Our platform, anecdotes.ai, is an Angular Single Page Application (SPA), which has several main components. When you log in into the platform, Angular triggers 3 API requests to the anecdotes backend, each representing a component. While waiting for a response, the UI shows a loading page so it’s clear why our goal, as backend developers, is to reduce this time as much as we can.
As you can see, we have:
Summing it up, I’ll use the words of Chrenobyl’s Dyatlov:
One evening, Tal Borenstein and I started to bounce around some ideas on how to reduce the loading time.
Here I should describe the stack that our backend is built on:
Each of these parts could potentially cause performance problems.
To take the discussion to a more professional level, we decided to use a profiler so we would have some idea of what was going on. I’ll focus on one specific endpoint (/control) but the general idea is the same for the other two.
Let’s review the first profiler iteration:
At first sight, it didn’t tell us a lot, but there was one thing that caught our attention:
The function “get_specific_global_control” was invoked 3586 times, and it triggered another function (“get”) 1084112 times (!), taking 40% of the processing time!
We jumped to the code and reviewed the implementation:
We could immediately see that although we used a cache so that we wouldn’t query the database for each control, each invocation of “get_specific_global_control” took o(N) (where N is the number of controls in our system) to find a specific control!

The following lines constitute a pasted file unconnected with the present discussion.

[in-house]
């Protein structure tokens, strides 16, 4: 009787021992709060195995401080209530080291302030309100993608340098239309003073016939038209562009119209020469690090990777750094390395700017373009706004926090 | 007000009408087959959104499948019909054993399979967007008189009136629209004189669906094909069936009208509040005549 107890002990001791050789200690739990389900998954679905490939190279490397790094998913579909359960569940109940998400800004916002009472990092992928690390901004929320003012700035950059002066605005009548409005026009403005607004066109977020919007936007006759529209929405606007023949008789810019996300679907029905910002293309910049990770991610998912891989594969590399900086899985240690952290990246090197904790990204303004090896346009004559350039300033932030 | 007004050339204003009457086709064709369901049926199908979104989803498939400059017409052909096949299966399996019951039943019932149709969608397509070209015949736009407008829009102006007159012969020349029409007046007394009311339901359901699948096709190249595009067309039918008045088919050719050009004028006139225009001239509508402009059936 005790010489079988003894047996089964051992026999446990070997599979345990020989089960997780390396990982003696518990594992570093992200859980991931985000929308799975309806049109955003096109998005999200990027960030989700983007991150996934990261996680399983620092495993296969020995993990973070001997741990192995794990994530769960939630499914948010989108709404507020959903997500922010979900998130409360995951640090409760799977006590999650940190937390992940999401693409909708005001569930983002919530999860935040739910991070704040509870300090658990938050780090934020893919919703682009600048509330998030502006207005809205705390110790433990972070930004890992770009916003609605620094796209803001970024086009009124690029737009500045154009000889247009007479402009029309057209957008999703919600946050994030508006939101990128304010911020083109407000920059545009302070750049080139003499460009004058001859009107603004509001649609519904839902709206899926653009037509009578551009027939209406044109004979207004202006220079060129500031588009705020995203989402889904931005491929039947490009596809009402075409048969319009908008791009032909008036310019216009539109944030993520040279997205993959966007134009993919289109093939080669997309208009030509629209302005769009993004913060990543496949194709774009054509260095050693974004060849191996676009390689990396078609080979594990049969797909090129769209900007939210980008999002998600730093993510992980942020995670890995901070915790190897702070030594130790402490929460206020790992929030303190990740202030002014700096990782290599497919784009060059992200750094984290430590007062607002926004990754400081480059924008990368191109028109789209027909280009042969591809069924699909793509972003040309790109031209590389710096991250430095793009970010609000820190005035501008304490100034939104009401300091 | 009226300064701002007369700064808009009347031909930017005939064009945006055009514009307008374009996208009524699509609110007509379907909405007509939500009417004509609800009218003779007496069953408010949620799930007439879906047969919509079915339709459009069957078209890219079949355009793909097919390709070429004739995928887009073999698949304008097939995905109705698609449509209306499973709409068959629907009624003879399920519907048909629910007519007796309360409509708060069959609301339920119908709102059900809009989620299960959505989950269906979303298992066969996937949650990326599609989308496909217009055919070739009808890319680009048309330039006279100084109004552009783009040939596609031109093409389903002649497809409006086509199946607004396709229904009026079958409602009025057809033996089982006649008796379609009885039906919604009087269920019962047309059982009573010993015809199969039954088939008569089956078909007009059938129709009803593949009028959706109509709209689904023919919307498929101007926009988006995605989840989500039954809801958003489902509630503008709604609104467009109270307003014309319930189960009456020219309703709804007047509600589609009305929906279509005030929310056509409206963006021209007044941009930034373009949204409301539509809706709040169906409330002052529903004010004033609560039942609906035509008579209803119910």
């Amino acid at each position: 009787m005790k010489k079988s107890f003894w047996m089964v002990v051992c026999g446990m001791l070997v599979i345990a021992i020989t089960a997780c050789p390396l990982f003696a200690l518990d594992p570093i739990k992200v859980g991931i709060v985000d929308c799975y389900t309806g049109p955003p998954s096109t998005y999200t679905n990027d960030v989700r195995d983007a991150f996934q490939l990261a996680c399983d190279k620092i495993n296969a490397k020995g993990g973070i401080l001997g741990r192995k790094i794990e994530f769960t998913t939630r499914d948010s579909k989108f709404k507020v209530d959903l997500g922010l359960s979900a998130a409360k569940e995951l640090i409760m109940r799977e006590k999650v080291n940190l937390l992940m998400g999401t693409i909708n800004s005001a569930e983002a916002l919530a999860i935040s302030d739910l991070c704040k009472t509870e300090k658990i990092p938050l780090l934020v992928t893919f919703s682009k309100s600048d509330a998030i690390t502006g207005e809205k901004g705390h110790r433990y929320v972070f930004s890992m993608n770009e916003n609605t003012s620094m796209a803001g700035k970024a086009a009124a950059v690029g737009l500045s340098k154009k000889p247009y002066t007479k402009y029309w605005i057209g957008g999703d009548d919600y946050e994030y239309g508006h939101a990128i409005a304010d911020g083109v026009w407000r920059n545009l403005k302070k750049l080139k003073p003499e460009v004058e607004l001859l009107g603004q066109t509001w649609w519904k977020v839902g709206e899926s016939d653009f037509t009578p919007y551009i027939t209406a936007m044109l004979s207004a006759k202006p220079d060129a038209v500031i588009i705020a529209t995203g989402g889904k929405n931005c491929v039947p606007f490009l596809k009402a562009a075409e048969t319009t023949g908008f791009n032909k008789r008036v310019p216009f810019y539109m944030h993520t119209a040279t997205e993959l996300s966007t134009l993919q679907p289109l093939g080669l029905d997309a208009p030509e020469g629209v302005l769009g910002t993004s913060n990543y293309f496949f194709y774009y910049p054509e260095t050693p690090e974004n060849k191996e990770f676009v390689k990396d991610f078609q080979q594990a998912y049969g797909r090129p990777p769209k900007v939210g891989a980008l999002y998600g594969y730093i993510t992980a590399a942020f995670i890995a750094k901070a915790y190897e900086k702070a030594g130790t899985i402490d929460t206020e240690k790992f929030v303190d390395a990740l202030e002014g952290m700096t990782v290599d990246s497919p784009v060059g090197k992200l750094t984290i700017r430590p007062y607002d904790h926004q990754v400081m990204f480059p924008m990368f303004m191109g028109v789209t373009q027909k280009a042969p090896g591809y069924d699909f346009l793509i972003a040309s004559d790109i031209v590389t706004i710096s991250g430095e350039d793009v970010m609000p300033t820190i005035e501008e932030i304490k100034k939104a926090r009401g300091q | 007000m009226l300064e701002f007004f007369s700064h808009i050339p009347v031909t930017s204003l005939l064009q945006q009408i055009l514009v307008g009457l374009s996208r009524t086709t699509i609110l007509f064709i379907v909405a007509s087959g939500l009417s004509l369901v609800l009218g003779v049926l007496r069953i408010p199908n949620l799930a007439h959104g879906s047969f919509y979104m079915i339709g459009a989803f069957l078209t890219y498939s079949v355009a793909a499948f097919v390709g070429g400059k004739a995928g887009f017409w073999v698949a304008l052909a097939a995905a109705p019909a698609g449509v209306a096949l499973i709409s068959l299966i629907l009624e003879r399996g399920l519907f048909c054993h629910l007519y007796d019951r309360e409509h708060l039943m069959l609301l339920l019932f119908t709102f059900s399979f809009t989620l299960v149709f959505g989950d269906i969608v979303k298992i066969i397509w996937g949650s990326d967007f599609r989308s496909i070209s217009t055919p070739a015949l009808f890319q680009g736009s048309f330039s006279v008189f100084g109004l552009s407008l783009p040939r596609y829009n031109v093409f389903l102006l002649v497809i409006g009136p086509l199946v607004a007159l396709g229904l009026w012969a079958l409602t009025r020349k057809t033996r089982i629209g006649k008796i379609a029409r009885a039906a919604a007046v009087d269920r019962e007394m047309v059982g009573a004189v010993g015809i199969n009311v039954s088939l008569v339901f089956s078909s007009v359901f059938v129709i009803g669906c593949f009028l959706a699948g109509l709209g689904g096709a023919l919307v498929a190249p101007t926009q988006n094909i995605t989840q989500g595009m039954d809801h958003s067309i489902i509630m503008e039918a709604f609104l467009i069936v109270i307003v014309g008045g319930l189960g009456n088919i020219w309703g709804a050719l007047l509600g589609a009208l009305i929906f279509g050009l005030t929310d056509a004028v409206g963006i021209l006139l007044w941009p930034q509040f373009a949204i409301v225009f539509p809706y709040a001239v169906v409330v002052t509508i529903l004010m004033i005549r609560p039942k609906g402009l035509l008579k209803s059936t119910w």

This could have been immediately reduced just by keeping the cache as a dictionary and not as a list.
It would make the get_specific_global_control run in O(1) instead of O(N).
Now that we made this change, let’s review our second iteration of profiling and see if it helped:
You can see that now, control_facade:control_related_controls takes only 4%(!) of the processing time. It had previously taken 58% of the processing time.
So what’s next?
The next thing that caught our eye was the “get_services_that_automate” function, which now, after the second iteration, took 40% of the time.
This function should have returned a list of services that automated a specific control. This is a new property that was added recently, and we didn’t expect it to cause such significant performance degradation. The root cause for that “get_services_that_automates” function taking so long is that it queried the database, instead of using already-queried data. We bypassed this by adding this property as a column to the already-queried object (control), so we now get this property “for free”.
So here’s our third iteration of profiling. After holding the controls cache as a dictionary instead of a list AND refactoring “get_services_that_automates” to use an already-queried object instead of querying the database, we managed to reduce around 50%~ of the time for our APIs.
Let’s see now how the platform behaves and compare the results:
Finally, we can review the “performance blitz” results in a simple table, showing a performance enhancement of 67%.
So there you have it; how we improved performance by A LOT in one day. It involved a bit of playing around and experimentation but that’s what we love doing here at anecdotes—seeing how already-decent processes can be made even better and optimizing what’s already good.